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About the Graduate Program

The Department of History (DOH) at Purdue offers a wide range of coursework leading to the M.A. and Ph.D. degrees. As Big Ten departments go, ours is modest in size. As a result, we offer a great deal of flexibility to students in our program as well as close individual mentoring. 

The DOH comprises a diverse group of faculty members representing most of the usual subject fields from the fall of Rome through the present day. Like many other American universities in the past twenty years, Purdue has been successful in recruiting some of the best young talent in the profession, and we remain dedicated to recruiting and retaining a high quality graduate faculty. 

The department regularly offers classes and seminars in many aspects of history, including thematic, comparative, and global perspectives. The DOH also has close working relationships with a variety of interdisciplinary programs where history graduate students sometimes find useful courses and mentors (see Areas of Study). 

At any given time there are between 30 and 40 graduate students in residence. Our graduate students come from more than 20 states coast to coast and from several countries. Many come from smaller universities and liberal arts colleges, others are drawn from large universities such as Indiana, Brigham Young, Rutgers, and Wisconsin.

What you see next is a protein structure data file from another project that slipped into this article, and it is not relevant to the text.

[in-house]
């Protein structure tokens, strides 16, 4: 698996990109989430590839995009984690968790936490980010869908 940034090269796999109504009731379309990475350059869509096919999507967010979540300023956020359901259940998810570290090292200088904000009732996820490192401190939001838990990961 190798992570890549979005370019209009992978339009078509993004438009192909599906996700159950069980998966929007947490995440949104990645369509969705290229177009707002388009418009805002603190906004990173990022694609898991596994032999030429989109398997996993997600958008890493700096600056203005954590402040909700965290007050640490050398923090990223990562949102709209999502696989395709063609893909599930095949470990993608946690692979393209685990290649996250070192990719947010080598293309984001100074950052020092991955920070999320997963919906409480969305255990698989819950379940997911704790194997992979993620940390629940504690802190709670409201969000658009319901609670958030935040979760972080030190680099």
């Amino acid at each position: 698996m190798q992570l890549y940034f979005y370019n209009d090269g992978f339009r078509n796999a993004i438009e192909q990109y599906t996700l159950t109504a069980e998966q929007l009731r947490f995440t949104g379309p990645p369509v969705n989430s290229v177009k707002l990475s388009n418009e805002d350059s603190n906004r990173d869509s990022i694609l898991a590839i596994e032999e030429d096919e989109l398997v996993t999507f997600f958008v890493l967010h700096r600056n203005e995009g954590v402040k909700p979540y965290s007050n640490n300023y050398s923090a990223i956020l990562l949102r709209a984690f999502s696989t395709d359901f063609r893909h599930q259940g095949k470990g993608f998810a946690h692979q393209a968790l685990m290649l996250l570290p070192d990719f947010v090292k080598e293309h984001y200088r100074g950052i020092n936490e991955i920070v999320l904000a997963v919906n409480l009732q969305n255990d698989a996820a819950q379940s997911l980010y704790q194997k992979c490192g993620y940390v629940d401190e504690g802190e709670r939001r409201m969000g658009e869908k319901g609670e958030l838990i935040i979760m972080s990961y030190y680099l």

In recent years the majority of our graduate students have been seeking the Ph.D. as their ultimate objective. Students with a B.A. degree may apply for the master's program (with the option to apply later for doctoral work) or for direct admission into the "fast-track" doctoral program. The stand-alone M.A. generally takes two years to complete. The fast-track doctoral program takes at least five years and includes the award of an M.A. after the successful completion of   30 credit hours. Students with an M.A. in hand usually go directly into the doctoral program and spend about four years completing their degree. For full details regarding these degree options see the links below. The Graduate School requires doctoral programs to be completed by the end of eight years' full-time study. 

Financial aid is almost always required by graduate students pursuing the Ph.D. degree, and we rarely admit students into our programs without support. The bulk of our financial aid consists of Teaching Assistantships (see Scholarships & Funding). The College of Liberal Arts and the Graduate School administer a small number of fellowships as well. 

Students admitted with funding to the fast-track doctoral program (and making good progress toward their degree) may expect to have their appointments renewed for a total of five years. Doctoral students with an M.A. in hand admitted with funding (and making good progress toward their degree) may expect four years of support. Students seeking the M.A. alone typically will not be offered financial aid.  

A graduate program’s real strengths can best be determined by reviewing the records of the faculty who teach there. Prospective students are urged to study the faculty roster, faculty web pages, and the course catalog to evaluate the “fit” between their own interests and the strengths of the department. Particular questions can be directed to Graduate Advisor O.T Ford at